RPN Tutorial  Printable Version + HP Forums (https://archived.hpcalc.org/museumforum) + Forum: HP Museum Forums (https://archived.hpcalc.org/museumforum/forum1.html) + Forum: Old HP Forum Archives (https://archived.hpcalc.org/museumforum/forum2.html) + Thread: RPN Tutorial (/thread197559.html) 
RPN Tutorial  Eddie W. Shore  09252011 In light of the HP 15C LE, it is my hope that there are new users of RPN calculators, either through the HP 15C, or by an Andriod (sp?) or iPhone/iPad app. This is a short "do by example" tutorial on basic RPN that I posted on my blog. It is not towards any specific calculator in hopes that newbies can learn from it whatever RPN machines/emulators they have. I am thinking of doing a basic keystroke programming tutorial (15C, 12C, or if anyone has a request, I'll try cater to that calculator instead  note my 41C is in repairs, I don't have a 42 (but I have Free42), and I don't have an Andriod device). Please check out the blog and me know what you think. Eddie
Edited: 25 Sept 2011, 1:56 a.m.
Re: RPN Tutorial  Xavier A. (Brazil)  09252011 Hello Eddie, Nice. You may include this graph: RPN STACK PERMUTATIONS See this thread: http://www.hpmuseum.org/cgisys/cgiwrap/hpmuseum/archv020.cgi?read=184373
Regards.
Re: RPN Tutorial  Dieter  09252011 Hi Eddie, I think it's a good idea to familiarize others with the benefits of RPN. However, some errors should be removed:
RPN uses one stack that consists of (usually) four registers X, Y, Z and T. So, X, Y, Z and T are four registers (not stacks), each register stacked on top of the other. That's why the whole arrangement is called a stack.
Maybe an RPN novice will get the idea behind the stack more quickly if the examples show intermediate results. For instance like this (example #5): 2 [1/x] 0,5000 Re. Enter: about 30 years ago I had a book on RPN that described the idea behind the ENTER key in twoargument calculations this way: ENTER is required to tell the calculator that you have completed number entry. So 5 ENTER 3 enters two numbers five and three instead of a 53, thus separating the 5 from the 3. This also means that an ENTER is not required before or after a numeric operation, before or after a STO or RCL, before or after Pi, etc.: in all these cases it's clear that the current number resp. result is complete, and everything keyed in next will belong to a new number. So the first ENTER in your example #5 is obsolete since after 1/x the calculator knows that the result (1/2) is complete and the following 3 belongs to a new number. This idea was very helpful for me in the first weeks after I aquired my brand new 34C back then. Maybe you will find it useful as well. I really like the idea to help new RPN users the way you intended. That's why I suggest these improvements. :)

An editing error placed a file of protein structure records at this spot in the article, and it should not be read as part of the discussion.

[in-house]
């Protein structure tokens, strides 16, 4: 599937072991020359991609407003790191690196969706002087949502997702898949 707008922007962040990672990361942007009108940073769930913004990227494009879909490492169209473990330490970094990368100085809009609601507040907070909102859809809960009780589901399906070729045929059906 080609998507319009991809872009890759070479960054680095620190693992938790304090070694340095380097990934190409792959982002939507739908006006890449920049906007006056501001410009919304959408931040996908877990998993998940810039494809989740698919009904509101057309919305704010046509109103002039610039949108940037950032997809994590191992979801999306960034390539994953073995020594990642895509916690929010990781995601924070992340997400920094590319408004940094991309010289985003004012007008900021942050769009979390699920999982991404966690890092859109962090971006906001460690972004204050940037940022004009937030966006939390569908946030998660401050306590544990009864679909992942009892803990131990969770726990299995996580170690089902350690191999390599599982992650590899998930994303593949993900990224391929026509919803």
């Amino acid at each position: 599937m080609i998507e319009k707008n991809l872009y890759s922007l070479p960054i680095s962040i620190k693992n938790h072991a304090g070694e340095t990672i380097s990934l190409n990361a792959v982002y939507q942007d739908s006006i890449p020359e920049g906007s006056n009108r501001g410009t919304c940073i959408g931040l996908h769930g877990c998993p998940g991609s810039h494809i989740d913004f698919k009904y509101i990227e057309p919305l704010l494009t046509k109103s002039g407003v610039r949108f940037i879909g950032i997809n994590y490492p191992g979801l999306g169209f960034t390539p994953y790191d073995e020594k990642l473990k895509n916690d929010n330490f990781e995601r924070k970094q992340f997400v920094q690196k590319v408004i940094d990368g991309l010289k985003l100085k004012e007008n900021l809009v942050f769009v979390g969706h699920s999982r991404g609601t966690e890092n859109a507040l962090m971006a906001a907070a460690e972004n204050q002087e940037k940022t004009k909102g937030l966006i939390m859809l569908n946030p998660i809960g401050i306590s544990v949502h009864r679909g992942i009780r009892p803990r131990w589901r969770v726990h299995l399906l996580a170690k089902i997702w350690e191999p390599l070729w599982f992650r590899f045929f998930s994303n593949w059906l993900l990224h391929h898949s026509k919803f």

Dieter
Re: RPN Tutorial  Eddie W. Shore  09262011 Thanks Dieter and Xaiver not only for the suggestions but also finding the errors. Xaiver, I want to study the diagram closer so I can understand it. Re: RPN Tutorial  Walter B  09262011 Nice work :) For the example with the square root of the sum of squares, however, I'd prefer 3instead of using y^x. Re: RPN Tutorial  Marcus von Cube, Germany  09272011 ... which will not work on the 20b or 30b in RPN mode.
Re: RPN Tutorial  Walter B  09272011 One more reason why I dislike RPL, also camouflaged.
Re: RPN Tutorial  Eddie W. Shore  09272011 However, the above method (3 ENTER X etc...) works on the WP34S.
Re: RPN Tutorial  Dieter  09272011 Eight keystrokes!!! That's way too complicated, Walter. ;) 3 ENTER 4 RPor even 3 i 4 ABSBoth suggested methods also provide better precision than a manual calculation. So this rectangularpolar conversion stuff (which I don't use at all otherwise) finally makes some sense to me. ;)
Dieter
Re: RPN Tutorial  Walter B  09272011 Since we did our best to make it RPN :)
Re: RPN Tutorial  Walter B  09272011 You're right absolutely, Dieter :) Please compare, however, also with the ten keystrokes in Eddie's original tutorial, take 2. After all, your solution is the best :)